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Agatha Christie

Love Mysteries? Love Books? Here’s a Collection For You

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If you like mysteries and you like books, there’s a collection of stories you should know about. Bibliomysteries: Volume Two, edited by Otto Penzler and to be published in August by Pegasus, is just what the title implies: a collection of crime stories about rare books, bookshops, libraries, manuscripts, magical books, collectors, and the like. Among the 15 stories, Ian Rankin sets his tale of the lost manuscript of Dr. Jekyll and Mr. Hyde in the legendary Paris bookshop Shakespeare & Co., while F. Paul Wilson offers a book with remarkable powers; Joyce Carol Oates portrays an overly ambitious dealer in mystery fiction; James Grady has the “Condor” working in the Library of Congress; Stephen Hunter tells a previously unknown story of Alan…

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2017’s Best: Our Favorite Books Turned into Major Motion Pictures

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Every year, we patiently await the arrival of film adaptations derived from some of our favorite novels and every year Hollywood does not disappoint! This year, our favorites include a piece of little known history, scary clowns, steamy romance, and a murder mystery classic.  If they aren’t on your must-read list already, mark them down for 2018!   January 2017: Hidden Figures, Margot Lee Shetterly Of course we have to jumpstart this list with our pick for January, the New York Times Bestseller, Hidden Figures, which tells the true story of the black female mathematicians that changed the way we see NASA today. Without their achievements in the calculations they made every day, we wouldn’t see some of the greatest breakthroughs we’ve…

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9 Books for Fans of ‘Murder on the Orient Express’

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The latest adaptation of Agatha Christie’s Murder on the Orient Express has finally hit theaters. Actor Kenneth Branagh stars as the iconic French sleuth Hercule Poirot, whose train journey is derailed by the murder of a notorious passenger. As one might expect from an adaptation of the Queen of Crime’s works, there are as many red herrings as there are potential suspects, and such close quarters creates a palpable sense of menace. Once violence breaks out on board, there’s nowhere to run—forcing predator and prey to sit side by side. The release has gotten us thinking about our other favorite mysteries—especially those set on trains. From a Patricia Highsmith classic to Poirot’s very first investigation, these books are perfect reads…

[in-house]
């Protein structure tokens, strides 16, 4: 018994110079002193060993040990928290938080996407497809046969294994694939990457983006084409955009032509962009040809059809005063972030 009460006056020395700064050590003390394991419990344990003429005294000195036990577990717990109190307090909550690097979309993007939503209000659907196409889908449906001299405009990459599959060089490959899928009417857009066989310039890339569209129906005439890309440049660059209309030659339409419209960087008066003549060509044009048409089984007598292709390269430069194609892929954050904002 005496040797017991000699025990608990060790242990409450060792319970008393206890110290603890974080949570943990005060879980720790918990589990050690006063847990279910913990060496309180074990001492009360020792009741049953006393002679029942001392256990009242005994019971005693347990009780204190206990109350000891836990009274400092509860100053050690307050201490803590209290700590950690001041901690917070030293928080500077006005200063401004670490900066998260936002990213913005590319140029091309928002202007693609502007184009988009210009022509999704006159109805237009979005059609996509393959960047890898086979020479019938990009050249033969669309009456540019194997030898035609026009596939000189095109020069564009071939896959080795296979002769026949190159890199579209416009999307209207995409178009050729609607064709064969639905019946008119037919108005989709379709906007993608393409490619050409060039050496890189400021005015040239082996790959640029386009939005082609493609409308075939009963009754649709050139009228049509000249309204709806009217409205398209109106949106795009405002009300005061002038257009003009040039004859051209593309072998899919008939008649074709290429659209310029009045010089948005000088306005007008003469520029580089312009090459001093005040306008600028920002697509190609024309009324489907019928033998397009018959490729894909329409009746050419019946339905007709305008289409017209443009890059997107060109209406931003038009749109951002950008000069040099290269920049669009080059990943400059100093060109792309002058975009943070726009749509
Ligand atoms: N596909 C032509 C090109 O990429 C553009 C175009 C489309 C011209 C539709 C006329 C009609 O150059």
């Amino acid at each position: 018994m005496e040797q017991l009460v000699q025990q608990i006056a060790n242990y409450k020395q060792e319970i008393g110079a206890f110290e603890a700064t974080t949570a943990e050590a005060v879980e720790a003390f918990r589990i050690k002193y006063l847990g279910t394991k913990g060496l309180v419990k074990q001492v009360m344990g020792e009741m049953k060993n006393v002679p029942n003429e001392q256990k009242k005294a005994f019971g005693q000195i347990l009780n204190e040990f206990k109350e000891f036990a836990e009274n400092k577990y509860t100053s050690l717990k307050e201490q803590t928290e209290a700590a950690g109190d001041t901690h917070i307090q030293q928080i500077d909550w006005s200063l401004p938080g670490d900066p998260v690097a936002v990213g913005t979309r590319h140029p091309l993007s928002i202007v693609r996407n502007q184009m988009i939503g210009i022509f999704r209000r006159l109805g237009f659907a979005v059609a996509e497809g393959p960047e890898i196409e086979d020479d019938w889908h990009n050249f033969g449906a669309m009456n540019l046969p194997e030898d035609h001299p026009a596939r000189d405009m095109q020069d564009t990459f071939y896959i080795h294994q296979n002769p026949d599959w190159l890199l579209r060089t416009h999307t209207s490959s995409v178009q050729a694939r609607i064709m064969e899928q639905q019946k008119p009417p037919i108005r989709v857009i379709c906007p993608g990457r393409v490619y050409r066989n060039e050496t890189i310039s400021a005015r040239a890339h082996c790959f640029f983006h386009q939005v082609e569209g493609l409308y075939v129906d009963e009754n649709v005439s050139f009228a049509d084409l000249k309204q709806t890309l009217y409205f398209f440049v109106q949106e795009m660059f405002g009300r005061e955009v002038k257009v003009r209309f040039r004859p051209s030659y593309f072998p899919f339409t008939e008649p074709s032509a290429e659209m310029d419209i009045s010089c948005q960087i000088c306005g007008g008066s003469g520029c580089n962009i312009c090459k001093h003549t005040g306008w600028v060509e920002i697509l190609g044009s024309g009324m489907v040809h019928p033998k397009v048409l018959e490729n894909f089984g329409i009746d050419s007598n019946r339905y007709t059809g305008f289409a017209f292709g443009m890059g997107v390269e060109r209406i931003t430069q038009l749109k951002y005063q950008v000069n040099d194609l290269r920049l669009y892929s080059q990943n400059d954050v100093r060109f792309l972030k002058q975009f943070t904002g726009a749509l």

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The everlasting detective: When gumshoes return from the grave

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We take fictional deaths hard. From classic literature (we’re still coming to terms with Lennie’s death in Of Mice and Men and Jay Gatsby’s demise in Fitzgerald’s masterpiece) to modern bestsellers (we won’t spoil it for anyone, but X’s death in Mockingjay and Y’s death in Allegiant shook us up), readers mourn for figments of an author’s imagination. But sometimes dying isn’t the last page of the story. Some heroes are resurrected—to readers’ mixed reception. In several instances, it’s the choice of the author to bring a seemingly dead character back to life (Sherlock Holmes and “The Reichenbach Fall,” anyone?). Other times, the resurrection comes long after the original author’s death. Putting aside the larger issue of whether the dead…

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Ten most memorable lines from literature by female authors

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In this second installment of BookTrib’s continuing series that aims to bring you, dear reader, 50 of the most memorable lines in literature, you’ll have lots of fodder for those late-night trivia sessions at the bar. Or just some pithy responses to everyday questions. How do you work classic literature into your daily life? And, as always, we welcome your suggestions in the comments. Books and the literary lifestyle thrive when shared. As an added bonus, since 2014 is the Year of Reading Women, this week’s installment offers ten brilliant gems from women writers.   1. To Kill a Mockingbird by Harper Lee Advice as easily applicable as to writing as it is to how we live our lives, Atticus…

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